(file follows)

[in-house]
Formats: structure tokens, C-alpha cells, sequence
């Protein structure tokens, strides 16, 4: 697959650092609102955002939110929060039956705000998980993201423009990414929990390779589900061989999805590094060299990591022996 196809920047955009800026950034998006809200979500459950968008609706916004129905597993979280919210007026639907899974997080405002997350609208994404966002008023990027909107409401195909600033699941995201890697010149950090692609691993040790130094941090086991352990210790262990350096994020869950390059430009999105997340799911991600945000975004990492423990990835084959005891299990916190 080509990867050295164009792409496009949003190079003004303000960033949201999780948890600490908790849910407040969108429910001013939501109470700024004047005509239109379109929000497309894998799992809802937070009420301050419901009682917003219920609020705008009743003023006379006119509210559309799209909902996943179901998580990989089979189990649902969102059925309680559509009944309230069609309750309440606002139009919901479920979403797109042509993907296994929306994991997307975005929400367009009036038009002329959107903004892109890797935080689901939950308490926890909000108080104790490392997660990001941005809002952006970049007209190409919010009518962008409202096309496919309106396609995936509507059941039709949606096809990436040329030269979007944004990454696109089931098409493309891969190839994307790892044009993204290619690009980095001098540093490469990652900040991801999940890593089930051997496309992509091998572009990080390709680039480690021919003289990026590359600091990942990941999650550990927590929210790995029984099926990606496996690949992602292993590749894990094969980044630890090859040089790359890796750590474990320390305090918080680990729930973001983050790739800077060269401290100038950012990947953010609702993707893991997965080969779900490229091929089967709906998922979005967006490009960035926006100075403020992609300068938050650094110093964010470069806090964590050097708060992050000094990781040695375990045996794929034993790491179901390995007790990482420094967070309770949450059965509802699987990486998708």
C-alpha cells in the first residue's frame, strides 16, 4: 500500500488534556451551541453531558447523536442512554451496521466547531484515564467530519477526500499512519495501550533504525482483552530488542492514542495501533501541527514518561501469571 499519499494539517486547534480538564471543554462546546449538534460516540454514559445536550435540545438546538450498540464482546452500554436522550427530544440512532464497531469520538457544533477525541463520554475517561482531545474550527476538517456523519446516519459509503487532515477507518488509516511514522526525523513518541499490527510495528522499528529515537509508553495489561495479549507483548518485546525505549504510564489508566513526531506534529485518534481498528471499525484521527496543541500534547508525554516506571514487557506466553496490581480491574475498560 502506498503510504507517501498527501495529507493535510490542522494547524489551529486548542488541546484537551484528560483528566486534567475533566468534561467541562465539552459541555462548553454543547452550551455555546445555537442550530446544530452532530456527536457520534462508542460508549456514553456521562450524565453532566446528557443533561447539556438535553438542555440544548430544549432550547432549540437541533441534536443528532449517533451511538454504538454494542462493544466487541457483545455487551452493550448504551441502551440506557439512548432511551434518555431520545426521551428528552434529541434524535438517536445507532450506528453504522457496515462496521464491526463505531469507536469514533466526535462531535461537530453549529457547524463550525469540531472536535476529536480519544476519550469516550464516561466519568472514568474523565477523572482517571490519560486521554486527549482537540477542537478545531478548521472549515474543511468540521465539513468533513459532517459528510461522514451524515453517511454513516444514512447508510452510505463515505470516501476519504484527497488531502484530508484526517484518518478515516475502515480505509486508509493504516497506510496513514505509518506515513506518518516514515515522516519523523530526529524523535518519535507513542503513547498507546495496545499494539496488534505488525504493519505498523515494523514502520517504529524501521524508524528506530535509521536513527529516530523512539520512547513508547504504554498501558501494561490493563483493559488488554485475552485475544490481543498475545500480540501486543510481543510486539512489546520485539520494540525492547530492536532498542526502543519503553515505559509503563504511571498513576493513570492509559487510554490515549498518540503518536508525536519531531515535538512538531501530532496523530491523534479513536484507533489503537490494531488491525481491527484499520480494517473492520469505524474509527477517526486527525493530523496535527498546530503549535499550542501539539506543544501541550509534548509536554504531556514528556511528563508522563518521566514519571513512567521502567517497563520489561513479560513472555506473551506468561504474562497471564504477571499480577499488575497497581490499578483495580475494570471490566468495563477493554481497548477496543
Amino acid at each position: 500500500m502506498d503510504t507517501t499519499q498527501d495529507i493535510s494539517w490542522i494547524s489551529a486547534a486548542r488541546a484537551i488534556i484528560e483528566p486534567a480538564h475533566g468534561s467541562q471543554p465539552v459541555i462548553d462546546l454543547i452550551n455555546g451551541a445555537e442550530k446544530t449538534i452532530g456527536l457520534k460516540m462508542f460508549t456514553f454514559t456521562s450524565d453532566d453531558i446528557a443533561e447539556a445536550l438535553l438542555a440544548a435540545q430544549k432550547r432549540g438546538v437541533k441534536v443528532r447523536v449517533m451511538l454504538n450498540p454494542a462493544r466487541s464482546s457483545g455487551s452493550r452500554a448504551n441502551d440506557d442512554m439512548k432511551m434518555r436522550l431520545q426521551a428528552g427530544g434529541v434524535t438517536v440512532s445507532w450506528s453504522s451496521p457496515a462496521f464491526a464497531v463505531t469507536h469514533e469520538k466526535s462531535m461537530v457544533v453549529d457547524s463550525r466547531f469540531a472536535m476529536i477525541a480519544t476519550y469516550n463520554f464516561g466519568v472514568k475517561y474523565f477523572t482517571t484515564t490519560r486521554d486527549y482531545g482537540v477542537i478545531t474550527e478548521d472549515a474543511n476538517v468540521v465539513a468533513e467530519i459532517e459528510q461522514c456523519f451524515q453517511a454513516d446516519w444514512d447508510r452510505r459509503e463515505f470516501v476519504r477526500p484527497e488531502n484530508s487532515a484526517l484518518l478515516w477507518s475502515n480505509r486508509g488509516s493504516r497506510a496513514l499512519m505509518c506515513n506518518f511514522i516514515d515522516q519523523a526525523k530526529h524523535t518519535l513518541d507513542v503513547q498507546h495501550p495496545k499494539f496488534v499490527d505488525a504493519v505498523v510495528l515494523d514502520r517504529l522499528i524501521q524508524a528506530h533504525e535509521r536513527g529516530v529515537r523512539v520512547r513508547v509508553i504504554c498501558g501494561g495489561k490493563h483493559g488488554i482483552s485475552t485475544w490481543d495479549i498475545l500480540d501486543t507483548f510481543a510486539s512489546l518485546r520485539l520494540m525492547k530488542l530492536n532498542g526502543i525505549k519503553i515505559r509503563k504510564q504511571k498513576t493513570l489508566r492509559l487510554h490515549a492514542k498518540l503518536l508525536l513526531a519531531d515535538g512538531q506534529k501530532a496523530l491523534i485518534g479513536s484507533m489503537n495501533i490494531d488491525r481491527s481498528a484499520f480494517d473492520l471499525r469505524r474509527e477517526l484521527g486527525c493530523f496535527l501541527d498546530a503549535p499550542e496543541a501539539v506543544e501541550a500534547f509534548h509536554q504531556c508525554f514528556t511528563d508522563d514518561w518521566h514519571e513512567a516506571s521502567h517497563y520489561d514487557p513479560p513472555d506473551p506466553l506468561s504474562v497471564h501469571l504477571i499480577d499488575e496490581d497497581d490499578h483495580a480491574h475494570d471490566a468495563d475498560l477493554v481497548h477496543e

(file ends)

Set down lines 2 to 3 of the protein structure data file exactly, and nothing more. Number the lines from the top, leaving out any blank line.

Formats: structure tokens, C-alpha cells, sequence
């Protein structure tokens, strides 16, 4: 697959650092609102955002939110929060039956705000998980993201423009990414929990390779589900061989999805590094060299990591022996 196809920047955009800026950034998006809200979500459950968008609706916004129905597993979280919210007026639907899974997080405002997350609208994404966002008023990027909107409401195909600033699941995201890697010149950090692609691993040790130094941090086991352990210790262990350096994020869950390059430009999105997340799911991600945000975004990492423990990835084959005891299990916190 080509990867050295164009792409496009949003190079003004303000960033949201999780948890600490908790849910407040969108429910001013939501109470700024004047005509239109379109929000497309894998799992809802937070009420301050419901009682917003219920609020705008009743003023006379006119509210559309799209909902996943179901998580990989089979189990649902969102059925309680559509009944309230069609309750309440606002139009919901479920979403797109042509993907296994929306994991997307975005929400367009009036038009002329959107903004892109890797935080689901939950308490926890909000108080104790490392997660990001941005809002952006970049007209190409919010009518962008409202096309496919309106396609995936509507059941039709949606096809990436040329030269979007944004990454696109089931098409493309891969190839994307790892044009993204290619690009980095001098540093490469990652900040991801999940890593089930051997496309992509091998572009990080390709680039480690021919003289990026590359600091990942990941999650550990927590929210790995029984099926990606496996690949992602292993590749894990094969980044630890090859040089790359890796750590474990320390305090918080680990729930973001983050790739800077060269401290100038950012990947953010609702993707893991997965080969779900490229091929089967709906998922979005967006490009960035926006100075403020992609300068938050650094110093964010470069806090964590050097708060992050000094990781040695375990045996794929034993790491179901390995007790990482420094967070309770949450059965509802699987990486998708």